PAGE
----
Rare chance for someone to win dream job as professional racing car engineer
The dream engineering job does exist, and one lucky applicant will be the perfect fit.
One of the UK’s leading component suppliers, Accu, has teamed up with the UK’s number one student motorsport team – Oxford Brookes Racing – to offer an amazing experience to help someone start their journey to becoming a professional racing car engineer.
With the British Grand Prix ending last week, F1 careers have never seemed so hot. In fact, Google searches for jobs in the F1 jumped up by 77% in the week of this year’s Grand Prix. And research carried out by Accu shows that for every role at the F1, there are 4,444 candidates.
The lucky winning candidate will put themselves in a strong position for a future career in the F1, immersing themselves in the world of motorsport for 2 days – and get paid while they’re at it – as they find out how racing cars are designed, prototyped, and built, picking up £500 for their time.VIDEO LINK
In a job advertisement posted online, the component supplier is offering technical insights into how racing cars are built, hands-on experience in CAD sessions, the opportunity to learn about aerodynamics, a car build masterclass and even a driving experience. The winner will also get tickets to next year’s Formula Student – a world-renowned competition for students to build a single-seat racing car.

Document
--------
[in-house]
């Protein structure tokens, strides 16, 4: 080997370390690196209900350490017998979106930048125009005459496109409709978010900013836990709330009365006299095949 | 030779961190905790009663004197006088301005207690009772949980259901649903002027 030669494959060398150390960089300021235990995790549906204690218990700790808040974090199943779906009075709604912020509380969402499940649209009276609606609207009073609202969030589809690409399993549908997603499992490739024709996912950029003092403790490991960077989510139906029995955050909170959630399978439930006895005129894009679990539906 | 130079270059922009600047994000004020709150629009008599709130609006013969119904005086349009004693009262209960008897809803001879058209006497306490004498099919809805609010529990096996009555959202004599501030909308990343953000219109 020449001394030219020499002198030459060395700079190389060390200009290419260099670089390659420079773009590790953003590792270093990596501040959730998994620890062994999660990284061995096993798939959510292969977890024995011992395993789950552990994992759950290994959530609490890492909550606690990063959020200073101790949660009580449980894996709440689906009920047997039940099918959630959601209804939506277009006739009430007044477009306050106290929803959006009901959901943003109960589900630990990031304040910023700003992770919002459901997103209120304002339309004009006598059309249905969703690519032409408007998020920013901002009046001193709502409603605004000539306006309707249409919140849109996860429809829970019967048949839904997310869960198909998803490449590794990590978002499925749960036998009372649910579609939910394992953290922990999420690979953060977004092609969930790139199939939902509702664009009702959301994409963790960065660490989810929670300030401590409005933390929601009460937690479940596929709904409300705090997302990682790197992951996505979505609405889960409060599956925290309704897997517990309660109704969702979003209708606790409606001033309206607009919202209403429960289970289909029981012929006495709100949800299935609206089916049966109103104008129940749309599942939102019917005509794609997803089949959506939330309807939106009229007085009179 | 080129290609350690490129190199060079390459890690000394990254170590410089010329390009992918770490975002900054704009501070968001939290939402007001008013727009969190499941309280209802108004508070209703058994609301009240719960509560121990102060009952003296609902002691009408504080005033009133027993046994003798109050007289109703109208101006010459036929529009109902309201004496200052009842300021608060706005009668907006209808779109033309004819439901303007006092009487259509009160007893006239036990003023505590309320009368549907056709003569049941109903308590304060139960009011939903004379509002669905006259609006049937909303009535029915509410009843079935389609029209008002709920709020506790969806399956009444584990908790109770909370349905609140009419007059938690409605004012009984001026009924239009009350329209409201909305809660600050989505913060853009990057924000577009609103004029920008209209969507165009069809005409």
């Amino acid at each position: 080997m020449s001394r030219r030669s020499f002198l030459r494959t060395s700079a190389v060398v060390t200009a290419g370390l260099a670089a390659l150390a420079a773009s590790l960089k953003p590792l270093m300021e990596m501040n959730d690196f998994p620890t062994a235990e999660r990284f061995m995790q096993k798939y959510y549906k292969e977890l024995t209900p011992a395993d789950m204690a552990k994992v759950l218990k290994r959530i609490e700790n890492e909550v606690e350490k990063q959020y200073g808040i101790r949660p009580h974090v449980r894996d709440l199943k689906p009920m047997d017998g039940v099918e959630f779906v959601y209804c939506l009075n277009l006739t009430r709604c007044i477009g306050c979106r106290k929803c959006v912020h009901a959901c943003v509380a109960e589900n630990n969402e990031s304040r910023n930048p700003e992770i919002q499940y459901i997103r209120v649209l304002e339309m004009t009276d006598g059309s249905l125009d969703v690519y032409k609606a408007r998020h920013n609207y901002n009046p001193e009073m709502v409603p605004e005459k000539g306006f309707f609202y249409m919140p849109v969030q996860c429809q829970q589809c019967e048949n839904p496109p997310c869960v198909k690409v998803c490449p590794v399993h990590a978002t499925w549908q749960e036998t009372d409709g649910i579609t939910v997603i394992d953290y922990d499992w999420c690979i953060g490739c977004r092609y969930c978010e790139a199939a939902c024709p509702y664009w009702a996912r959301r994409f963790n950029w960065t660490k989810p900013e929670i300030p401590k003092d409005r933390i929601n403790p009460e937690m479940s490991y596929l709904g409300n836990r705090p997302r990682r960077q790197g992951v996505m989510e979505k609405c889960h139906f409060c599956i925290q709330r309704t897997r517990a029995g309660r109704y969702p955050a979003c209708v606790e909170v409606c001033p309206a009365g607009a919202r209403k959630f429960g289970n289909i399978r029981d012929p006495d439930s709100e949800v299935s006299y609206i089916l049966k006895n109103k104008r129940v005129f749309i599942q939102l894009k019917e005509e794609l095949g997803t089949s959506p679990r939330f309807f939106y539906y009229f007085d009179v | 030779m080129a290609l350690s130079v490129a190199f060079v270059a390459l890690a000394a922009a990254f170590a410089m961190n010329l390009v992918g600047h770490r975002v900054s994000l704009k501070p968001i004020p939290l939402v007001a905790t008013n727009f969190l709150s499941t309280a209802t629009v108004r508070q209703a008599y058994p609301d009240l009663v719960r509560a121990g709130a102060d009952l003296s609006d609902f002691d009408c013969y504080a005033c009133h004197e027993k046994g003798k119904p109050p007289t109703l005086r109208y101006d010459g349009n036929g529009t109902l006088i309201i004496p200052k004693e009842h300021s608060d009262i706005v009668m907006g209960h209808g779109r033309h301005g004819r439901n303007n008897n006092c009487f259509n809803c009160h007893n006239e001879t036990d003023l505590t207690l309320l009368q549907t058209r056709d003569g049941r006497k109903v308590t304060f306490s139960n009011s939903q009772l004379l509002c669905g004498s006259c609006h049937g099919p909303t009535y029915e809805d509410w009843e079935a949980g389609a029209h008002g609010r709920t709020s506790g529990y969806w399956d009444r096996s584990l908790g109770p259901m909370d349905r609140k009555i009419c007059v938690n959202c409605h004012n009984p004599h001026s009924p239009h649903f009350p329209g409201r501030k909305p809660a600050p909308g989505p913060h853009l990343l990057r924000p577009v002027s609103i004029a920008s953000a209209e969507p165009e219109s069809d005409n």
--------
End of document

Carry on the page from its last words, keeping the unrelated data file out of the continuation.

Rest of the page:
Applicants are being asked to send a 30-second video pitch to firstname.lastname@example.org – and for an additional entry – share it on social media.
Once the deadline has passed on 9th August 2021, a shortlist of three candidates will be drawn up. Each finalist will then go to a public vote on Accu’s social media. The voting will last for a period of one week and the winner (with the most votes) will be announced and contacted on Friday 19th August.
Martin Ackroyd, co-founder of Accu said: “This is an amazing prospect for one person – many people would pay for the opportunity to get up close and person with a racing car. Jobs in the F1 are scarce, so we wanted to provide a taster of what’s involved, whilst hopefully propelling their career.”